On the flip side though, I've started caring less and less since we moved to the WHS because it now seems more random and it's less clear what I have to do to get it down. In the old system I had that clear goal; beat my existing handicap and it will go down, or buffer and it will stay the same at least. Whereas now I just try and play well and hopefully it goes down, but really I haven't a clue if it will or not.
 

Orikoru

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It does to me. I don't play golf to win credit in the pro-shop or get my name on a board, I play to reduce my handicap. When I reach a stage where it is going up and up, I will quit. I don't really play matchplay or pairs because the handicap is not affected.
Surely that will come with age though? So past a certain age you just won't play?
 

DRW

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I play golf for fun, so handicap is just whatever it is.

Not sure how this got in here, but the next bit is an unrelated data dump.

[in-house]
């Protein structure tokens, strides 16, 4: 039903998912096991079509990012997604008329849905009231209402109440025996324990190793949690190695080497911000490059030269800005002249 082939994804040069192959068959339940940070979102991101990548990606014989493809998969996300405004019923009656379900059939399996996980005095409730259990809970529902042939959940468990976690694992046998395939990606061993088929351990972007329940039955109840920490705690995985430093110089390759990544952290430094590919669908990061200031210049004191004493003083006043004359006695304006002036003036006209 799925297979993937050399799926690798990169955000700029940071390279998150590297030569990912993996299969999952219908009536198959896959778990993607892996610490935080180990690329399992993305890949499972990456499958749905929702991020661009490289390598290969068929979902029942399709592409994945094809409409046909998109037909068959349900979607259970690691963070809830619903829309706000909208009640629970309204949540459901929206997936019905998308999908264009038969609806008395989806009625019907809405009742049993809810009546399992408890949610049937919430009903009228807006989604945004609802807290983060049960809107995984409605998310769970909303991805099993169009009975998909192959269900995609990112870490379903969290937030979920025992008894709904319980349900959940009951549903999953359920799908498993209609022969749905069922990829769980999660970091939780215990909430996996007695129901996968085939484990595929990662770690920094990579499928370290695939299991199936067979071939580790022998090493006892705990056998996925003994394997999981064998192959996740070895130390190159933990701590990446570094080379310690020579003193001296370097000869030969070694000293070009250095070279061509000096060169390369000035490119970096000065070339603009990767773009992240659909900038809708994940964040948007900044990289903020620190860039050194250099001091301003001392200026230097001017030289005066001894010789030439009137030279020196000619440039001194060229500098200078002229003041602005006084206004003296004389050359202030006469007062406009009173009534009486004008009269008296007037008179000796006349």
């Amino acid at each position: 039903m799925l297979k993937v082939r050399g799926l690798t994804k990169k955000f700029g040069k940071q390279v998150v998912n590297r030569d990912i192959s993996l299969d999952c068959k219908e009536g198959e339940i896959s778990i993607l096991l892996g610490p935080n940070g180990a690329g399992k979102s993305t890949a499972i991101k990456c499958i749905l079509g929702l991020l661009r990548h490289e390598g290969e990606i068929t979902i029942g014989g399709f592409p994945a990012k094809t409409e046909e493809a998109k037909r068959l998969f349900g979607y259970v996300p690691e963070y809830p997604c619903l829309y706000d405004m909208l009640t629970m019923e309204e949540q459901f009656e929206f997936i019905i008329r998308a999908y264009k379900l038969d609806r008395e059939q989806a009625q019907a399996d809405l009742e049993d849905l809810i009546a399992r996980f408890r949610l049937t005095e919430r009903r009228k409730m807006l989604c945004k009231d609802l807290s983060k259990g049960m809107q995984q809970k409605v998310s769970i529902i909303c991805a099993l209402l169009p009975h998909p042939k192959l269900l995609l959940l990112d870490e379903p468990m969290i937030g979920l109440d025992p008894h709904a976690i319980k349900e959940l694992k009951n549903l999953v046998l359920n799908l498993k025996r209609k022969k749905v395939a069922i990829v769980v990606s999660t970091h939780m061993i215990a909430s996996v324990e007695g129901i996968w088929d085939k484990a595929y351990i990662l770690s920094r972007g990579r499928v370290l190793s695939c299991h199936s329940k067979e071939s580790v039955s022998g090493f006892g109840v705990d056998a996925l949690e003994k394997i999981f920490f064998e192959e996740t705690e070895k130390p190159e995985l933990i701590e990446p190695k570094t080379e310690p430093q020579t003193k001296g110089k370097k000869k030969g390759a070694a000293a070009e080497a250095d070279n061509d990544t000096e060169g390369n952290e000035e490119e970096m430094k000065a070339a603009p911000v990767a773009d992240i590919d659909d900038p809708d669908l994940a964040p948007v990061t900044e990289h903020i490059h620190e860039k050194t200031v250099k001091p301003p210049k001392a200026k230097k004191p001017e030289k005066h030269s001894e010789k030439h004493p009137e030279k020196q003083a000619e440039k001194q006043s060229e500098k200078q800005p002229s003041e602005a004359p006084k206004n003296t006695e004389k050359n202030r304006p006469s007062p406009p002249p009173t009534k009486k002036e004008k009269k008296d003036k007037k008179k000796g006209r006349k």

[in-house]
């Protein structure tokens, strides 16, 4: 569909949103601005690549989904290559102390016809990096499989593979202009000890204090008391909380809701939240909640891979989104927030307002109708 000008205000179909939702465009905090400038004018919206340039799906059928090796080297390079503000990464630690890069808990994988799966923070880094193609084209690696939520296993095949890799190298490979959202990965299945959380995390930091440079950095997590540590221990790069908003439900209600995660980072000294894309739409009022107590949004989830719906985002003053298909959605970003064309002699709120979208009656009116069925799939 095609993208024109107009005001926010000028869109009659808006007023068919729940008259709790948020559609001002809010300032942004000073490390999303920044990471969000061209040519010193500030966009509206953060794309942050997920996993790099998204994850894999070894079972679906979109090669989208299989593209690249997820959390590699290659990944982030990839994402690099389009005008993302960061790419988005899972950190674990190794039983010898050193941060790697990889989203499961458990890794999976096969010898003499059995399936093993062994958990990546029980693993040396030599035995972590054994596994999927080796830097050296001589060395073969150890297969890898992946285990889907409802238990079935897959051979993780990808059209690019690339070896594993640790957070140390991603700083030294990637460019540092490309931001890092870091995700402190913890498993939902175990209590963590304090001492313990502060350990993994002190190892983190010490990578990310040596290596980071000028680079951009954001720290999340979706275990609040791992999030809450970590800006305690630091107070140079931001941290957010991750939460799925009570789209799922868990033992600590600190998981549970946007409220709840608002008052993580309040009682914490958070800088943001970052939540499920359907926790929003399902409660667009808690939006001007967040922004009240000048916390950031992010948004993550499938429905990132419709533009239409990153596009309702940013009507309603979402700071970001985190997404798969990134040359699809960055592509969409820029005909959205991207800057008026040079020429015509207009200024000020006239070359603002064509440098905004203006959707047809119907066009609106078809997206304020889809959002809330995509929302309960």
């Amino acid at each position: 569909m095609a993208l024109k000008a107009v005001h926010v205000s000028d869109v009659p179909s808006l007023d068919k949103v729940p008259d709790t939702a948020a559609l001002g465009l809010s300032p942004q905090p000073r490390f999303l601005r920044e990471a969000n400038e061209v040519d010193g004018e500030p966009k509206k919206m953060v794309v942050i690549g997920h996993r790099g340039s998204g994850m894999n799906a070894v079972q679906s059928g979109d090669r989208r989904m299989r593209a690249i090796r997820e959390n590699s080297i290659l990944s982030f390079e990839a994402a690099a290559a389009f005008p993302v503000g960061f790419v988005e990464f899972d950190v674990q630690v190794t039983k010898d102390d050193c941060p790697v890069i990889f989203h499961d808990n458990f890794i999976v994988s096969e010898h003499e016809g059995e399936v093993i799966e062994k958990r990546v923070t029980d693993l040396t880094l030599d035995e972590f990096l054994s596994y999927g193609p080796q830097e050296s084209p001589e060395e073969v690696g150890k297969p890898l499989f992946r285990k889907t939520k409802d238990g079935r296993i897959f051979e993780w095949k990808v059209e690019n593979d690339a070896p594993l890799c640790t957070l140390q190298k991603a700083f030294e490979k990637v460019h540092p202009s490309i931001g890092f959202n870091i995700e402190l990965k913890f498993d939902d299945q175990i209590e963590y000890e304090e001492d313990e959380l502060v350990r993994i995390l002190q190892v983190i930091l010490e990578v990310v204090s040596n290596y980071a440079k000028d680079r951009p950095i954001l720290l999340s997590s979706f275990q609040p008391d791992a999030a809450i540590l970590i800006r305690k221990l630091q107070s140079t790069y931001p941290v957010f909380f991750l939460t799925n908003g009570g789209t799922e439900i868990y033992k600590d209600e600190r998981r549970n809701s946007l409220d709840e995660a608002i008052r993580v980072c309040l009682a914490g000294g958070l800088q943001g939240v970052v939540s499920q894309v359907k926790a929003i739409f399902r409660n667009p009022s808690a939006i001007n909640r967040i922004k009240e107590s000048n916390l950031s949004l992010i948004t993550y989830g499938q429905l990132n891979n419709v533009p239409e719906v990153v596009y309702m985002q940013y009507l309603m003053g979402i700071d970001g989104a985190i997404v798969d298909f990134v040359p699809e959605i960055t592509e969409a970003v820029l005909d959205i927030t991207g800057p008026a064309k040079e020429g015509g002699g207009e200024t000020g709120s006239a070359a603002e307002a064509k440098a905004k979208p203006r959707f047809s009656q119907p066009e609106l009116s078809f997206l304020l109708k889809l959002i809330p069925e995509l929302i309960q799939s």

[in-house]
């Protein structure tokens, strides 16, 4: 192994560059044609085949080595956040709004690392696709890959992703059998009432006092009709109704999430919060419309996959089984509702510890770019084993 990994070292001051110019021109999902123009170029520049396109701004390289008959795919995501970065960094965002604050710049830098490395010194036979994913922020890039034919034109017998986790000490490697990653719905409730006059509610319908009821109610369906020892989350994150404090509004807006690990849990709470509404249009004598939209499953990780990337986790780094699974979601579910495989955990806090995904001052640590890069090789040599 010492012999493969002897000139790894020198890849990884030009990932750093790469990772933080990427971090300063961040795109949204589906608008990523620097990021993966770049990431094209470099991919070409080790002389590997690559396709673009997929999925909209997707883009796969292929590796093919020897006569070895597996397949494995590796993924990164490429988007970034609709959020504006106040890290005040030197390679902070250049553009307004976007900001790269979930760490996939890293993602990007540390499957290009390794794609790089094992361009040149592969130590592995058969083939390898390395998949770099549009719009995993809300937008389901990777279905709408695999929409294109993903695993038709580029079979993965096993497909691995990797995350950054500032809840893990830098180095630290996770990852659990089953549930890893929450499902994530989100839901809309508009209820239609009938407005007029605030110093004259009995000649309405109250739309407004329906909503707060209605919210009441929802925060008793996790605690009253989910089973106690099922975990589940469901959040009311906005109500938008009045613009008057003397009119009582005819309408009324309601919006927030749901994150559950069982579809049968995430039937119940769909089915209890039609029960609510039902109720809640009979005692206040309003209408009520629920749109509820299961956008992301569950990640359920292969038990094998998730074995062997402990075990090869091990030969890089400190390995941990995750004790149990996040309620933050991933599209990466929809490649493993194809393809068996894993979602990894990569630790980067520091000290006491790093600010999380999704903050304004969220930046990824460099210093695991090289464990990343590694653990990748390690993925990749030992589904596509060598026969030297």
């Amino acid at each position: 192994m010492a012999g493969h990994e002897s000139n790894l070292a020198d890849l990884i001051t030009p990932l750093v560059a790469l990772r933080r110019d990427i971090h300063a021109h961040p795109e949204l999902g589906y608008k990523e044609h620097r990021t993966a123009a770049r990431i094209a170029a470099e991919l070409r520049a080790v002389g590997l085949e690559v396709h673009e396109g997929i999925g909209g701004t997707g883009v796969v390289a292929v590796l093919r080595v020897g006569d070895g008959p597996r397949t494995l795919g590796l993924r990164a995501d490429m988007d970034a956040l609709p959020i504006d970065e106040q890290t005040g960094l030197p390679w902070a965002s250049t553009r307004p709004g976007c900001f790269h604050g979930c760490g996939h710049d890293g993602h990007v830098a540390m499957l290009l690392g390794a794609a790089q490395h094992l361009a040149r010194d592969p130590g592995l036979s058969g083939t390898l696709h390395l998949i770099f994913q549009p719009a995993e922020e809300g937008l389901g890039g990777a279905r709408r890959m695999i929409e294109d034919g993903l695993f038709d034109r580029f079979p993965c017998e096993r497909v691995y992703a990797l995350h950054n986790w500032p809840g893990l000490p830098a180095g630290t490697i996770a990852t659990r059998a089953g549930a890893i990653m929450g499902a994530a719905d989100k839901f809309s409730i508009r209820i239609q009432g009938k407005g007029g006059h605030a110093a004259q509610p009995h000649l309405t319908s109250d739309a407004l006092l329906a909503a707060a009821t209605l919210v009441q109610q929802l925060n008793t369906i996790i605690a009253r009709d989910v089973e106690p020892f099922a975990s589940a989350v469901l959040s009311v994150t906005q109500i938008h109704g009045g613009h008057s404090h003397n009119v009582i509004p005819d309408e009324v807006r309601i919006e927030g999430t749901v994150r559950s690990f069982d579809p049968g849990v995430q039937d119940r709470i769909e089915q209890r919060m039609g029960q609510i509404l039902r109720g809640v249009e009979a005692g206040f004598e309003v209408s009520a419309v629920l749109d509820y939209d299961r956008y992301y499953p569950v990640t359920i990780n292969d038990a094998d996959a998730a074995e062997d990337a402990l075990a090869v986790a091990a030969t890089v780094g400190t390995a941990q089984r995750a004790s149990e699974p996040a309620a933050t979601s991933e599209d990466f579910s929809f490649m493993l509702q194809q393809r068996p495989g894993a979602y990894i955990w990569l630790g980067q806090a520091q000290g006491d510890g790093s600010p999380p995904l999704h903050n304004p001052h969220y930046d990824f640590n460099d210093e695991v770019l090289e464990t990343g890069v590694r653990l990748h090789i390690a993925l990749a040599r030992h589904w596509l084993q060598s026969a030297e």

I think the EG app/WHS is great, I've entered more cards this year, then probably in total over my golfing life, at a guess(certainly for this year it will be for certain, as will probably do 40ish scoring rounds).
 

BiMGuy

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Nope. And never have been, even when down to mid single figures.

I've said it on here before. My only concern is what I am able to shoot gross, as that is the true measure of my ability.
 

Beedee

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I want my handicap to be a realistic measure of my game, so as long as it's fairly accurate it will be what it will be. I want it to be lower than it currently is because I want to be better at the game. But it will be what it will be.

Tbh, I wouldn't care if we were a bit more American about it. If you include an occasional gimme, or if you've used the congu-banned "drop in fairway for a 2 shot penalty", then tbh - so what. I believe handicaps will be more accurate overall if they based on a lot of recent cards, even with the odd gimme; rather than a limited number of cards.
 

rosecott

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It does to me. I don't play golf to win credit in the pro-shop or get my name on a board, I play to reduce my handicap. When I reach a stage where it is going up and up, I will quit. I don't really play matchplay or pairs because the handicap is not affected.